"We had to design custom mounting brackets to attach the fixtures quickly and safely to available horizontal steel braces," remarks Windle. "The 3/8" steel brackets, also manufactured by Martin Professional, had to be approved by the structural engineers since each fixture weighs more than 100lb." Maintenance platforms were built at a comfortable level below each lighting position to allow easier access for service and relamping.

"We made some modifications to our standard fixtures," recalls Mark Pranzini of Martin Professional, technician and lead programmer on the project. "The city of Los Angeles asked us to further separate some of the power and data connectors, we revised the stock color wheel, added 24'-long [7.3m], hardwired power cables at each fixture, and combined DMX send and receive on one cable instead of two." A total of 480 fixtures were manufactured in Denmark and shipped to the site in under two months, according to Martin western sales manager Frank Montero. "It was all done in a big rush, and saying that we could do it on time was a very big commitment on our part."

"Carl Wake, our systems integrator, also came up with a clever idea for a frosting system to soften the hard edge of the beams, after the fixtures had been sent to Los Angeles," adds Montero. "They took the safety glass at the front of each fixture and spray-etched the center of the glass using a custom stencil and materials available from any local art supply store." Montero chuckles, then says, "just don't tell anyone. We may still want to patent the idea."

"Since the pylon lighting is all fed from street lighting power," explains Windle, "all of the equipment we specified needed to operate at 277V. To operate the controls, a step-up transformer was added in each column to provide 120V to the electronics." MRH also requested that power and control lines be routed in opposite corners of the structure to avoid the possibility of signal interference. Each individually isolated DMX line controls eight fixtures, and adjacent fixtures are addressed identically to cut the number of required channels in half. "Even with this measure," concludes Windle, "we still used over 2,000 channels of DMX control across a total of five universes." The firm Automated Lighting Services assisted the Martin team with the data wiring in each of the pylons.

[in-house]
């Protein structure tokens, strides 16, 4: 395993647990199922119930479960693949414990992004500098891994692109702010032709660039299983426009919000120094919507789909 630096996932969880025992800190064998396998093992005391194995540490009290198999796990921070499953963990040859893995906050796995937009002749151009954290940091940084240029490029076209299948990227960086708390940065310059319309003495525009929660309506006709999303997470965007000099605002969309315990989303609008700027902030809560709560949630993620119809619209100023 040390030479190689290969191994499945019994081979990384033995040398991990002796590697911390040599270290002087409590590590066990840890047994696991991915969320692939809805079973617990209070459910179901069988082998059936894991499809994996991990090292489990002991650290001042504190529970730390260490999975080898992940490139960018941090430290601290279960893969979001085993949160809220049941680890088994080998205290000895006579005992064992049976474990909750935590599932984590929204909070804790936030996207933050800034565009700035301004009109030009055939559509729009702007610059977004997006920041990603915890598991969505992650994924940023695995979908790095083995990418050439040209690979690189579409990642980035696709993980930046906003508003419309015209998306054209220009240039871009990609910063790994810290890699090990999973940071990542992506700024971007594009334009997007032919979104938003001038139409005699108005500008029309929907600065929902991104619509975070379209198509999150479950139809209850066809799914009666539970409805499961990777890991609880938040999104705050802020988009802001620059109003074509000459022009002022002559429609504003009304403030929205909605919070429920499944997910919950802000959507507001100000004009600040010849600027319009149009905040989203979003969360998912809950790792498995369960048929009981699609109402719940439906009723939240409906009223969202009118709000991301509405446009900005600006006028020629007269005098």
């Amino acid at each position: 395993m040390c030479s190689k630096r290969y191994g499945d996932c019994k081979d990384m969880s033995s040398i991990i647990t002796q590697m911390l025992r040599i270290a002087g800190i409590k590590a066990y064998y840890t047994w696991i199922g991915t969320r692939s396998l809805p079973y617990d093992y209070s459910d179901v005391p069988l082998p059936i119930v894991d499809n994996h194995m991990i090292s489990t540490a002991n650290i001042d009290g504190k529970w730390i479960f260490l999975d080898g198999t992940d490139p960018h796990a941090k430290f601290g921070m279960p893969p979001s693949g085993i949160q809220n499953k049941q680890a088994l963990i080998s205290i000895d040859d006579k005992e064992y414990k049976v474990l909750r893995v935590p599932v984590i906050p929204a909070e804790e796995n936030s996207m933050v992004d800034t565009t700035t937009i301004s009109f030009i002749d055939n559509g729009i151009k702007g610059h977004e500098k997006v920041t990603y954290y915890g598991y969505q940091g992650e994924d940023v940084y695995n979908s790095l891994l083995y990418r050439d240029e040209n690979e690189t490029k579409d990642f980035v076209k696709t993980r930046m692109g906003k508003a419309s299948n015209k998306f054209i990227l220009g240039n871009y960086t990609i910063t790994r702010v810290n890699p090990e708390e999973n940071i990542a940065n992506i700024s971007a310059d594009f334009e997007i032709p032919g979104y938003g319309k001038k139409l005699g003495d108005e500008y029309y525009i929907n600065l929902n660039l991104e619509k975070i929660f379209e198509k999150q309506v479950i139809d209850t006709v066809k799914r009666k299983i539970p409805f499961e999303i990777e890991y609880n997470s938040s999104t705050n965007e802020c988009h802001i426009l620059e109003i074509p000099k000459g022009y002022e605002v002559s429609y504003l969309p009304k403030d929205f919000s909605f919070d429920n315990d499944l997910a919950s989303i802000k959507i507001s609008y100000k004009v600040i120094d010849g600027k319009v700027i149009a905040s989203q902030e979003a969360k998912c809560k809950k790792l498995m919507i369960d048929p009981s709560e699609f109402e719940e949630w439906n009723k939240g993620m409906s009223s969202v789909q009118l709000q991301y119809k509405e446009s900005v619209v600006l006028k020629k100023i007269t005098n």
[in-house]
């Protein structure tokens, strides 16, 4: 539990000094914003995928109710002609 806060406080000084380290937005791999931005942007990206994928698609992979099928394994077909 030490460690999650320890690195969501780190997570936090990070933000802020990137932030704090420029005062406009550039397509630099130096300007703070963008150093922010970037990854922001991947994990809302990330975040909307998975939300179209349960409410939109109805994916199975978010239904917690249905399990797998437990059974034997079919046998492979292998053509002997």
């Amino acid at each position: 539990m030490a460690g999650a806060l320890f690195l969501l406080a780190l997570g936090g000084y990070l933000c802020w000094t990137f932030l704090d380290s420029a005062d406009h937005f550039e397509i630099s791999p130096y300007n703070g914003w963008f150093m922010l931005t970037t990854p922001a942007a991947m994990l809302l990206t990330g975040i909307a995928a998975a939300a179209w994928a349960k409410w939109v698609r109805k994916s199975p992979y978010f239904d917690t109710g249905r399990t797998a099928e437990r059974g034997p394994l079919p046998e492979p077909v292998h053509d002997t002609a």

For the 12 pylons that line Century Boulevard for nearly a mile and range in height from 25' to 60' (8-18m), MRH ultimately decided on Altman Outdoor PARs fitted with Wybron Mariner CXI color-mixing scrollers and 150W Philips CDM MasterColor lamps, all 368 units furnished by the LA-based Katie Group. "It would have been great to have added a support brace to mount the fixtures on," notes Windle, "but the structural design was already complete. Our AutoCAD 3D modeling demonstrated that the interior of the structure was much, much smaller than anyone ever could have guessed. As a result, we recommended a partial scale mockup of this structure be built as well, and that's when reality finally set in for everyone."

Space was such a huge problem that the smaller columns didn't even have the 30" of clearance required for a maintenance ladder, and a code waiver had to be made to allow the use of a single "utility pole-type" ladder at center. "The diameter of the steel structure was set in stone, literally," laughs Windle, "and the design was mandated by how much room was available on an 8'-wide roadway median."

"There simply wasn't enough room for a mosquito in there," agrees Tom Folsom of the Katie Group. "Fortunately, with Wybron's equipment," he adds, "we could set every scroller in a single column to the same address, and, as multiple units share a single power supply, we expect that long-term maintenance for the project will be much easier. In addition, we discovered that the two-scroll CXI design offers 30% more light output than other systems, and combined with the high lumen output of the metal-halide PAR fixtures, they were outrageously bright."